I guess because most of my favorite authors are dead, I haven't interacted much with any writers or been to any readings. I'm not really in touch with the book trends these days (allow me to rock in my rocking chair and wave my shotgun around threateningly at all the kids on my damn lawn) so actually engaging with authors is totally alien to me.
I attended a panel with George R. R. Martin when I went to Vericon, which would have been cool if I actually liked the A Song of Fire and Ice series. I also follow Grant Morrison, William Gibson, and Warren Ellis on Twitter but I don't really try to interact with them.
I'm just a really boring person, I guess!
There are so many mediums that feature more than just words and enhance a story in a multitude of ways. Examples may include graphic novels and comics, audiobooks, or even multimedia novels. On this day, we will be talking about those books and formats that move beyond just the words and use other ways to experience a story. Which books stand out to you in these different formats?
The format everyone is talking about for this question is graphic novels. I'm a fan, and I've been leaving recommendations on other blog posts, but I figure I might round them up in one place!
The first kind of graphic novels I really like are the superhero deconstruction ones. "Red Son" by Mark Millar takes the great American hero, Superman, and posits an alternative universe where he landed in the Soviet Union. I generally think Superman is the single most boring hero in the genre, but a spin like this is really interesting. Plus there are cameos from Soviet Batman and Soviet Wonder Woman! Grant Morrison's little 5-issue "Supergod" also falls into this category.
The other two superhero genres I like are less deconstruction and more just general "pomo" superheroes, a bit grittier and more realistic. The first is Grant Morrison's run on "Doom Patrol," though it kind of peters out towards the end. The first two volumes are great and once I have more shelf space and a million dollars I'll have copies of my very own. The second is Brian K. Vaughan's "Ex Machina." I never got to finish the series, but I love the premise (guy gets cool tech-related superpowers from some weird artifact in the Hudson, does the superhero thing for a while and then becomes mayor of NYC). Hopefully one day I'll be able to read the whole thing!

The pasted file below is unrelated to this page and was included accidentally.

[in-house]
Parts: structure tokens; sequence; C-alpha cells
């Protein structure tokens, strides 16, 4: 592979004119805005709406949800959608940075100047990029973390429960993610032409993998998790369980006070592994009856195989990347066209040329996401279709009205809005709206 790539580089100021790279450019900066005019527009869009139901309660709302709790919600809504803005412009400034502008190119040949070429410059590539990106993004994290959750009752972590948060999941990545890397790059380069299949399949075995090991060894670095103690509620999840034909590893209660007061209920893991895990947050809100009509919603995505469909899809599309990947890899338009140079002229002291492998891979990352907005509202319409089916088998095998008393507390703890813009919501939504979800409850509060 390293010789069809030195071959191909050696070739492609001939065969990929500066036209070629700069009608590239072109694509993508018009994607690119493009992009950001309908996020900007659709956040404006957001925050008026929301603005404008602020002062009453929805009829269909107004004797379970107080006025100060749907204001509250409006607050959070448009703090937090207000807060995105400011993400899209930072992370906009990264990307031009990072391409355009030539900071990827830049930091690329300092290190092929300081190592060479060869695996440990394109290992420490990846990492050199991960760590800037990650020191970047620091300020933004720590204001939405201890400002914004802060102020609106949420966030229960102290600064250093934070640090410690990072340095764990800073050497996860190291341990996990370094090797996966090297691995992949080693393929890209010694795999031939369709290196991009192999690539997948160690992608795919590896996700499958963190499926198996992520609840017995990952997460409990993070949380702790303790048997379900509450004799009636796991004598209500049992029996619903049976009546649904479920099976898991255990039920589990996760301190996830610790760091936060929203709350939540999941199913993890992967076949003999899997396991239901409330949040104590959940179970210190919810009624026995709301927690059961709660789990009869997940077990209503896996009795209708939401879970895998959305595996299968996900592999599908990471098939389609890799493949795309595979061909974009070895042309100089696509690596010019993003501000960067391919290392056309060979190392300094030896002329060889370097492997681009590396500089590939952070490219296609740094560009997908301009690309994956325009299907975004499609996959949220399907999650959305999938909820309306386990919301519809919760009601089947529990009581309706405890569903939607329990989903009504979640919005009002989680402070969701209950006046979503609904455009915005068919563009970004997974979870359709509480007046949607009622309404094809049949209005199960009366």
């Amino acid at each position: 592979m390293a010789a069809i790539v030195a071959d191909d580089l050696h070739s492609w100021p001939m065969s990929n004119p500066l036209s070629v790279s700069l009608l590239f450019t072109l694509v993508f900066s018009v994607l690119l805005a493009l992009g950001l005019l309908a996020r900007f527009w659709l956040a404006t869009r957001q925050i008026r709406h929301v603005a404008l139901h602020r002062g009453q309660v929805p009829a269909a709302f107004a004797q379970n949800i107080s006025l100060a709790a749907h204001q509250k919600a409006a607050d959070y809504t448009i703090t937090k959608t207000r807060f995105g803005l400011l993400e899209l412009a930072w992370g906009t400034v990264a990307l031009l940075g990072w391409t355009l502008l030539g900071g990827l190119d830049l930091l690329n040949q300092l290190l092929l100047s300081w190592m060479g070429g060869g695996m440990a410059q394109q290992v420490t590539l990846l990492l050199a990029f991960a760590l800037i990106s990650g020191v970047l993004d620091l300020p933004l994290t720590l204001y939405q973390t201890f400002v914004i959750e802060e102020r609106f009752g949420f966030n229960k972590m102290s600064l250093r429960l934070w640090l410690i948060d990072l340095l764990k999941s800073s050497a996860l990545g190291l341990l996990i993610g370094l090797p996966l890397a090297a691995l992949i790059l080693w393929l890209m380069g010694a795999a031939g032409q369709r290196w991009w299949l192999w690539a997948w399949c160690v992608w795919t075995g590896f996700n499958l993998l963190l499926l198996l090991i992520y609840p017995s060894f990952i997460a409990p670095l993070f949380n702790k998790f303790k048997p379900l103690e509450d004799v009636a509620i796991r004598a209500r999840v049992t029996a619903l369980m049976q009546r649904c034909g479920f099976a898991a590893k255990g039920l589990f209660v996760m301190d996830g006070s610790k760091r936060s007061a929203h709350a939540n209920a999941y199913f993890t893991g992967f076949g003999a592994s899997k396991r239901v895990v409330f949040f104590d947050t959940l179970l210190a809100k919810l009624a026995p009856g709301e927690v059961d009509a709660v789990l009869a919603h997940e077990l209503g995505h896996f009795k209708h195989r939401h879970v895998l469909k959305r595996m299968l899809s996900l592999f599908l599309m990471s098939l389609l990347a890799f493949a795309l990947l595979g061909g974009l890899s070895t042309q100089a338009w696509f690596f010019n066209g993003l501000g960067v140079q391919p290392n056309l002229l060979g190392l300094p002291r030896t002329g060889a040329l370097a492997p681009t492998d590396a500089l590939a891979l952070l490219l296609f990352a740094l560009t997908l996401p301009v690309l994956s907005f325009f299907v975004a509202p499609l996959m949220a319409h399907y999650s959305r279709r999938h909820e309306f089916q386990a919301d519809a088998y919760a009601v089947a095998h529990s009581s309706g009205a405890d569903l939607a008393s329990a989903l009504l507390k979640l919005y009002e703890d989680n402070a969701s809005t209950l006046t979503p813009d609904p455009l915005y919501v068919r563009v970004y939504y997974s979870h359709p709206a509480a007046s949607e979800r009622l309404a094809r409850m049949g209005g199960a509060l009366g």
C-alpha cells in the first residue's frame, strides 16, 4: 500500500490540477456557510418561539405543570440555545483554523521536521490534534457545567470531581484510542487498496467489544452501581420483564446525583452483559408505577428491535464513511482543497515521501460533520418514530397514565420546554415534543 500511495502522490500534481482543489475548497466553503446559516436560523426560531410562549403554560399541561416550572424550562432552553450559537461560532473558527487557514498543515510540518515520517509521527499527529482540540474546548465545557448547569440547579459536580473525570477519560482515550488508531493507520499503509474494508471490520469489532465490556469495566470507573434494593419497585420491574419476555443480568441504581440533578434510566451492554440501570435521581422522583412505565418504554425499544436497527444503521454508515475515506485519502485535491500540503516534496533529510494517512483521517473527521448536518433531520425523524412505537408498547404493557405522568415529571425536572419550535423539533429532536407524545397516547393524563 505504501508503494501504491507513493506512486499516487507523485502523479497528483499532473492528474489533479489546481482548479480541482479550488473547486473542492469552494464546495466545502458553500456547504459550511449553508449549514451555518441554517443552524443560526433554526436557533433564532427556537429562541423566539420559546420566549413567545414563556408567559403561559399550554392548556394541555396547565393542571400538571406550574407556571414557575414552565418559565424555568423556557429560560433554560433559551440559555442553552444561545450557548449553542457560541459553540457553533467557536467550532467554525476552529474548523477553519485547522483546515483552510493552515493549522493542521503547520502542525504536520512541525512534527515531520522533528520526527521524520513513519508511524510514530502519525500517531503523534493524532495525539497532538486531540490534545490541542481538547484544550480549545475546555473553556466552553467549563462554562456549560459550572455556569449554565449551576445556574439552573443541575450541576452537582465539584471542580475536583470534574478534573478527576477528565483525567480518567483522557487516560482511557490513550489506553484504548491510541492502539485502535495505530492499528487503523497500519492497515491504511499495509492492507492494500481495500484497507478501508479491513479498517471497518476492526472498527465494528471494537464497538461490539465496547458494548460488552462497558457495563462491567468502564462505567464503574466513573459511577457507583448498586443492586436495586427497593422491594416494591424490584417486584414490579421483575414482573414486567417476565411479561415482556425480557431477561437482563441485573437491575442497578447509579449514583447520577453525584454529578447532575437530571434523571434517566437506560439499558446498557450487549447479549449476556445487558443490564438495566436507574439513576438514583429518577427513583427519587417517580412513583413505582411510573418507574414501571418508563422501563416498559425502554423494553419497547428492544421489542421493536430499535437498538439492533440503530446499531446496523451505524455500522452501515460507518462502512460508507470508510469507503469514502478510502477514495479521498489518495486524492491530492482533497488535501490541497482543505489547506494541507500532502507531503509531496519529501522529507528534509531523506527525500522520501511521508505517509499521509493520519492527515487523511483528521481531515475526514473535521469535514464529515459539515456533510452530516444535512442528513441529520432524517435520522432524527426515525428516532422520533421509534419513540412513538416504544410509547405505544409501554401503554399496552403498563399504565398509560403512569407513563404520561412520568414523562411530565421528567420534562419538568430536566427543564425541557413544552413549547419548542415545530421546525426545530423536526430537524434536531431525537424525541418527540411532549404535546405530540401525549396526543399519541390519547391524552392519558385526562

The other kind of graphic novel I like is much more like a visual art project. The "Kabuki" series from David Mack starts out as a rather straightforward cyberpunkish thriller ("Circle of Blood), but later collections move from simple black-and-white ink drawings to glossy full-color mixed media collages ("The Alchemy").
Mystery Play also plays a lot with art form, though not to the extent that "Kabuki: The Alchemy" does. But the blurry water colors do a lot to reinforce the surreal, dream-like nature of the story. Do you know of any other graphic novels with art like this?
Promethea is a kind of combination of the two: she is a sort of ceremonial/chaos magic superheroine, but the story goes to some truly unique and trippy places. I'll take this piece of the Alan Moore oeuvre over Watchmen or V for Vendetta any day.
While Train Man only uses the regular written word, I feel it deserves a mention here because it uses an entirely new novel format: the story is told exclusively through a series of Internet messageboard posts. Posts that actually existed on 2chan and that you can go and read online for yourself (if you can read Japanese). Who knows how much of it's actually true and how much of it is one sad guy posting a lengthy fiction on 2chan to entertain himself and others, but it's the format I find intriguing. It's like a 21st century epistolary novel.
Audiobooks will never be for me; I get frustrated with how slowly people speak compared to how quickly I can process the words on my own. If I put something like a video lecture or a podcast on in the background I can 100% guarantee that I will space out and not absorb anything unless I sit and take notes. I much prefer music for my background noise.
Special shout-out also goes to Agrippa: A Book of the Dead, which I could never get my hands on when it came out, and which is now useless to have since the text comes on a now-antiquated 3.5" floppy disk. Nonetheless, I still think the concept was a genius one and hope to see something like it again in the future.